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How to Make Alcohol from Sugar Cane
To make alcohol from sugar cane is a way of life for many families in this part of Ecuador.  In the steep foothills of the Andes, where they have been making alcohol for generations, they mostly farm and harvest their sugar cane by hand and use a traditional process to make the all natural alcohol.  Many of the families farm without chemicals and some now have formal organic certification.
Sugar cane is cut with a machete on our farms.  In this area the hills are too steep to use heavy machinery.  Each individual cane is cut when it is ready.  The sugar cane is cut as low down as possible because the heavy, sugary sap sinks down the stem.  The more sugar there is in the juice, the more alcohol can be produced.  The leaves are cut off the end and left in the field to rot back into the soil.
The sugar cane is carried by hand to the mill if it is close, or loaded onto a horse or donkey. 
Traditional sugar cane mills are powered by horse or donkey.  The horse walks in a circle pulling a strong beam of wood which turns the wheels of the mill, while the sugar cane is carefully fed between two heavy rollers.  The squashed sugar cane stalks are called bagasse.  The bagasse is used as fuel for the stills, this avoids the need to cut down trees for firewood.
The sugar cane juice pours out of the mill into tanks.  It is delicious to drink, but to make alcohol it must be left to ferment for a few days.  Yeast can be added, but the juice will also ferment with natural yeasts from the air.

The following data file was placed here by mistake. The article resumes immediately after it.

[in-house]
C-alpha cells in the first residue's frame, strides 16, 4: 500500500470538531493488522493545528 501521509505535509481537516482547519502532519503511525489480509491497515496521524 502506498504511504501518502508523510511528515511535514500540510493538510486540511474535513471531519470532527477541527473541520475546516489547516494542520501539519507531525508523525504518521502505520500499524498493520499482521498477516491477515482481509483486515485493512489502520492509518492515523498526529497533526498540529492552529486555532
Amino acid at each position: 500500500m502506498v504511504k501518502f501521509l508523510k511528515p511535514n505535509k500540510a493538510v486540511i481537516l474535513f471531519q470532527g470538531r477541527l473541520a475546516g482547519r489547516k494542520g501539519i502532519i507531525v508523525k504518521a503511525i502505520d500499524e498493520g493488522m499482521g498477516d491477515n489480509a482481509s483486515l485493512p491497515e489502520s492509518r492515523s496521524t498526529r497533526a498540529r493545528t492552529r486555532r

The fermented juice is put into a tank over a fire of bagasse to be heated.  The heat causes the juice to evaporate and the vapour passes through the still.  Stills are traditionally made from copper, though stainless steel is also used these days.  The vapour passes through a "serpentine" (a coiled tube).  Cold running water from a nearby stream is used to cool the still so that the vapour is condensed back to a clear liquid which is collected at the other end.  The water cools on its journey back to the stream and returns to the ecosystem. 
CADO has designed a new distillation tank for making alcohol from sugar cane, which is safer and more efficient, but we need more funds to make this technology available to our farmers.  Our appropriate technology loan fund will give them the chance to benefit from this new alcohol-making technology as soon as possible - your donations to the fund will help them to escape from poverty. 
The liquid produced by the still is known as aguardiente and contains about 60% alcohol.  The strength is measured with a hydrometer to determine the specific gravity.  The price that the farmers receive for their aguardiente varies with the percentage of alcohol it contains.
The aguardiente is transported in plastic tanks to the village collection point, by horse or donkey, or on the back of the bus.  From there it will go to the sugar cane farmers' co-operative's main collection point to be rectified at a large plant which will make all-natural alcohol of 70 to 96 percent.  Alcohol is not just for drinking, it has many other uses.  Some of the alcohol made in this way is sold to globally-known companies such as The Body Shop and Dr. Bronner's for use in cosmetic products.
Making alcohol in this way, with organic certification and on a fair trade basis, is changing lives for the better in one of the poorest areas of rural Ecuador.  CADO's sugar cane farmers are holding on to the best of their traditions while adapting to the modern world to make alcohol their route out of poverty.


How to make alcohol from sugar cane.
The traditional all natural alcohol-making process used by the farmers of CADO,
a co-operative of sugar cane farmers in the western foothills of the Andes in the provinces of Cotopaxi and Bolivar.
A Green Progress organic farming project from CRACYP.



Organic sugar cane, which will be used to make all natural alcoholHorse laden with sticks of sugar caneThe cane stalks are rolled in a horse-driven mill, ready to make alcohol
Making alcohol: Fire under tank of sugar cane juice at farm distillery
Measuring the strength of alcohol made from sugar cane.
Horse carrying tank of home-made sugar cane alcohol